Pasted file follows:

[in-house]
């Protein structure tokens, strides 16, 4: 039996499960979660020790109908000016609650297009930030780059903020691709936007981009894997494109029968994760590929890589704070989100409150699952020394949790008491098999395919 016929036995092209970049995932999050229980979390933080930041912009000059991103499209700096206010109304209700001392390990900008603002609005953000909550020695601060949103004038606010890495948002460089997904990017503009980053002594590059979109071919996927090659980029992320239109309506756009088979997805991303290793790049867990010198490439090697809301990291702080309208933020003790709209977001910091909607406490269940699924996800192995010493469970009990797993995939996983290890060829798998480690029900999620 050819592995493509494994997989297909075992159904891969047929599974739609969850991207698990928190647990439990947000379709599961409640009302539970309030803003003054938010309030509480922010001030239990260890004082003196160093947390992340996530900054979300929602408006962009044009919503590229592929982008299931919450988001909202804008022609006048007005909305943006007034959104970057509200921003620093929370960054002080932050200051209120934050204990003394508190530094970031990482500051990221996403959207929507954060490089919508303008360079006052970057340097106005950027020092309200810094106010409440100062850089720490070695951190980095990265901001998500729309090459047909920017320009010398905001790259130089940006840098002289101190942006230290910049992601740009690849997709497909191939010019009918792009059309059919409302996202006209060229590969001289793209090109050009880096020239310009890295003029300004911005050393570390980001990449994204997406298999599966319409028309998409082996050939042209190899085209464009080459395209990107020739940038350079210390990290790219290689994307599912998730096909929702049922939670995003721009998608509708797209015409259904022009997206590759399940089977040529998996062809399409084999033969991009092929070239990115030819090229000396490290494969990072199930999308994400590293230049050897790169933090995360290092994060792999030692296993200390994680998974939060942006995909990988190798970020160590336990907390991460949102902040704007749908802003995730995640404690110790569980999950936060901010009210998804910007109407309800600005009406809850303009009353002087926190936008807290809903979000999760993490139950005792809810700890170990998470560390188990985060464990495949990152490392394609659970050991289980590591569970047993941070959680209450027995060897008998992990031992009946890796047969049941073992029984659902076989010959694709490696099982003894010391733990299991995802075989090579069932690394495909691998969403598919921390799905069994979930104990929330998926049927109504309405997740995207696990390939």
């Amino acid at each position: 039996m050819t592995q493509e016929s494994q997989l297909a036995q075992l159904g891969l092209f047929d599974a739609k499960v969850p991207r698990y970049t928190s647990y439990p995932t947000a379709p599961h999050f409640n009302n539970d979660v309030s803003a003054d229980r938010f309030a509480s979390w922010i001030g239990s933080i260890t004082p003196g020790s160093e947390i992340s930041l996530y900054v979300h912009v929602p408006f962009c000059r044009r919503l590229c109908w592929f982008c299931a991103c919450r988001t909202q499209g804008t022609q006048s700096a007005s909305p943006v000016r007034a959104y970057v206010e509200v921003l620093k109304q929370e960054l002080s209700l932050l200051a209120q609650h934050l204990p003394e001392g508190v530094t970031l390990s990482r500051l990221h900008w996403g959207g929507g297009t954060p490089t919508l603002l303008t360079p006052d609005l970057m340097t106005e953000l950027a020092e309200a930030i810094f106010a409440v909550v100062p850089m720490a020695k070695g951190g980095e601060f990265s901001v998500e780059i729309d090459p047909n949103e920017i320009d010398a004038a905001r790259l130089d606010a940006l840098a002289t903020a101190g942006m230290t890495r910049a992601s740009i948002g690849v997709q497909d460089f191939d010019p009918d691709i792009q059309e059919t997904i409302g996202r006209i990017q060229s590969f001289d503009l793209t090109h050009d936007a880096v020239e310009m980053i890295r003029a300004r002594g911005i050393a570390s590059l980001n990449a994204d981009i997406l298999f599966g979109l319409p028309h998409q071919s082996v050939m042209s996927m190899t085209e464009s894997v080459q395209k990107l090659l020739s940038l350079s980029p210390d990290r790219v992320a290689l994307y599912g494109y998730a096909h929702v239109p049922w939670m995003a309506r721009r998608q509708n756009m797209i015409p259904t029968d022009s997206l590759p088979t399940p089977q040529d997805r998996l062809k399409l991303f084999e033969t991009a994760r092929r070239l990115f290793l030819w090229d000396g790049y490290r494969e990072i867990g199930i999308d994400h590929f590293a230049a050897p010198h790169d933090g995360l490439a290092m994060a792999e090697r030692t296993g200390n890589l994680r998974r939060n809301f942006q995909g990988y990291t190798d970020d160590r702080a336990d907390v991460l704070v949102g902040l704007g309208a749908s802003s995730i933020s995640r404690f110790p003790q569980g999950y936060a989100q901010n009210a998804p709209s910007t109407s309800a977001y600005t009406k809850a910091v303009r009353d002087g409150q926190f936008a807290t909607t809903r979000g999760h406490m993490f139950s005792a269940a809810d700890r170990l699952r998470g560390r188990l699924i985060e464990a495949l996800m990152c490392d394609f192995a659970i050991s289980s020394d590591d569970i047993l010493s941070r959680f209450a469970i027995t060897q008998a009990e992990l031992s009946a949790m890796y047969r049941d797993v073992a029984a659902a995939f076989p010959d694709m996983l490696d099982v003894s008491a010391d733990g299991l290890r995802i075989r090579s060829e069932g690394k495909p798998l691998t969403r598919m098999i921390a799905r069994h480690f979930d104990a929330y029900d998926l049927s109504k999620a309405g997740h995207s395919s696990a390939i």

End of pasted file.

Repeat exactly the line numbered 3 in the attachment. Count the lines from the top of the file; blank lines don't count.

């Amino acid at each position: 039996m050819t592995q493509e016929s494994q997989l297909a036995q075992l159904g891969l092209f047929d599974a739609k499960v969850p991207r698990y970049t928190s647990y439990p995932t947000a379709p599961h999050f409640n009302n539970d979660v309030s803003a003054d229980r938010f309030a509480s979390w922010i001030g239990s933080i260890t004082p003196g020790s160093e947390i992340s930041l996530y900054v979300h912009v929602p408006f962009c000059r044009r919503l590229c109908w592929f982008c299931a991103c919450r988001t909202q499209g804008t022609q006048s700096a007005s909305p943006v000016r007034a959104y970057v206010e509200v921003l620093k109304q929370e960054l002080s209700l932050l200051a209120q609650h934050l204990p003394e001392g508190v530094t970031l390990s990482r500051l990221h900008w996403g959207g929507g297009t954060p490089t919508l603002l303008t360079p006052d609005l970057m340097t106005e953000l950027a020092e309200a930030i810094f106010a409440v909550v100062p850089m720490a020695k070695g951190g980095e601060f990265s901001v998500e780059i729309d090459p047909n949103e920017i320009d010398a004038a905001r790259l130089d606010a940006l840098a002289t903020a101190g942006m230290t890495r910049a992601s740009i948002g690849v997709q497909d460089f191939d010019p009918d691709i792009q059309e059919t997904i409302g996202r006209i990017q060229s590969f001289d503009l793209t090109h050009d936007a880096v020239e310009m980053i890295r003029a300004r002594g911005i050393a570390s590059l980001n990449a994204d981009i997406l298999f599966g979109l319409p028309h998409q071919s082996v050939m042209s996927m190899t085209e464009s894997v080459q395209k990107l090659l020739s940038l350079s980029p210390d990290r790219v992320a290689l994307y599912g494109y998730a096909h929702v239109p049922w939670m995003a309506r721009r998608q509708n756009m797209i015409p259904t029968d022009s997206l590759p088979t399940p089977q040529d997805r998996l062809k399409l991303f084999e033969t991009a994760r092929r070239l990115f290793l030819w090229d000396g790049y490290r494969e990072i867990g199930i999308d994400h590929f590293a230049a050897p010198h790169d933090g995360l490439a290092m994060a792999e090697r030692t296993g200390n890589l994680r998974r939060n809301f942006q995909g990988y990291t190798d970020d160590r702080a336990d907390v991460l704070v949102g902040l704007g309208a749908s802003s995730i933020s995640r404690f110790p003790q569980g999950y936060a989100q901010n009210a998804p709209s910007t109407s309800a977001y600005t009406k809850a910091v303009r009353d002087g409150q926190f936008a807290t909607t809903r979000g999760h406490m993490f139950s005792a269940a809810d700890r170990l699952r998470g560390r188990l699924i985060e464990a495949l996800m990152c490392d394609f192995a659970i050991s289980s020394d590591d569970i047993l010493s941070r959680f209450a469970i027995t060897q008998a009990e992990l031992s009946a949790m890796y047969r049941d797993v073992a029984a659902a995939f076989p010959d694709m996983l490696d099982v003894s008491a010391d733990g299991l290890r995802i075989r090579s060829e069932g690394k495909p798998l691998t969403r598919m098999i921390a799905r069994h480690f979930d104990a929330y029900d998926l049927s109504k999620a309405g997740h995207s395919s696990a390939i």